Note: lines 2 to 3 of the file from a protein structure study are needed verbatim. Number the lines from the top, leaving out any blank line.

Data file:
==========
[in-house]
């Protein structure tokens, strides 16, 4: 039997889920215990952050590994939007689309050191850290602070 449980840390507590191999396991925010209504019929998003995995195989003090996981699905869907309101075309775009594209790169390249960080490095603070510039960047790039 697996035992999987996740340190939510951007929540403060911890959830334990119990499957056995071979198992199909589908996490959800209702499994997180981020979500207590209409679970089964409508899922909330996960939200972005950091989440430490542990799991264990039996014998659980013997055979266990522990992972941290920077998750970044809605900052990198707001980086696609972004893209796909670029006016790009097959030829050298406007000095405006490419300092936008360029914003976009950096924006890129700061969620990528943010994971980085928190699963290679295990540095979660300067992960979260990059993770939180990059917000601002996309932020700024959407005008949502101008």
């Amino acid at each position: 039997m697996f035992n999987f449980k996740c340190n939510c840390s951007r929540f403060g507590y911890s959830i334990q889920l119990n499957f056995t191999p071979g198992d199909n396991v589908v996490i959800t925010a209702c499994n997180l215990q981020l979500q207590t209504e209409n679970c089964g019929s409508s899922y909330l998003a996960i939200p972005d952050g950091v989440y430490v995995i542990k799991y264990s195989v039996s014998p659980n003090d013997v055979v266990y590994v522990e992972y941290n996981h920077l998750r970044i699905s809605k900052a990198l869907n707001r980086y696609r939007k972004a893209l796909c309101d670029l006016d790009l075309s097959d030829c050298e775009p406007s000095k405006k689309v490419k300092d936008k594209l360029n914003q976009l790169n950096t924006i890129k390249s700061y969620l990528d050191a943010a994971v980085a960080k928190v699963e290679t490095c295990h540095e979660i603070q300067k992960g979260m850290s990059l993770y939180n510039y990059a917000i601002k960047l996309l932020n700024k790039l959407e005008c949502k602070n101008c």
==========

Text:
């Protein structure tokens, strides 16, 4: 039997889920215990952050590994939007689309050191850290602070 449980840390507590191999396991925010209504019929998003995995195989003090996981699905869907309101075309775009594209790169390249960080490095603070510039960047790039 697996035992999987996740340190939510951007929540403060911890959830334990119990499957056995071979198992199909589908996490959800209702499994997180981020979500207590209409679970089964409508899922909330996960939200972005950091989440430490542990799991264990039996014998659980013997055979266990522990992972941290920077998750970044809605900052990198707001980086696609972004893209796909670029006016790009097959030829050298406007000095405006490419300092936008360029914003976009950096924006890129700061969620990528943010994971980085928190699963290679295990540095979660300067992960979260990059993770939180990059917000601002996309932020700024959407005008949502101008």
């Amino acid at each position: 039997m697996f035992n999987f449980k996740c340190n939510c840390s951007r929540f403060g507590y911890s959830i334990q889920l119990n499957f056995t191999p071979g198992d199909n396991v589908v996490i959800t925010a209702c499994n997180l215990q981020l979500q207590t209504e209409n679970c089964g019929s409508s899922y909330l998003a996960i939200p972005d952050g950091v989440y430490v995995i542990k799991y264990s195989v039996s014998p659980n003090d013997v055979v266990y590994v522990e992972y941290n996981h920077l998750r970044i699905s809605k900052a990198l869907n707001r980086y696609r939007k972004a893209l796909c309101d670029l006016d790009l075309s097959d030829c050298e775009p406007s000095k405006k689309v490419k300092d936008k594209l360029n914003q976009l790169n950096t924006i890129k390249s700061y969620l990528d050191a943010a994971v980085a960080k928190v699963e290679t490095c295990h540095e979660i603070q300067k992960g979260m850290s990059l993770y939180n510039y990059a917000i601002k960047l996309l932020n700024k790039l959407e005008c949502k602070n101008c």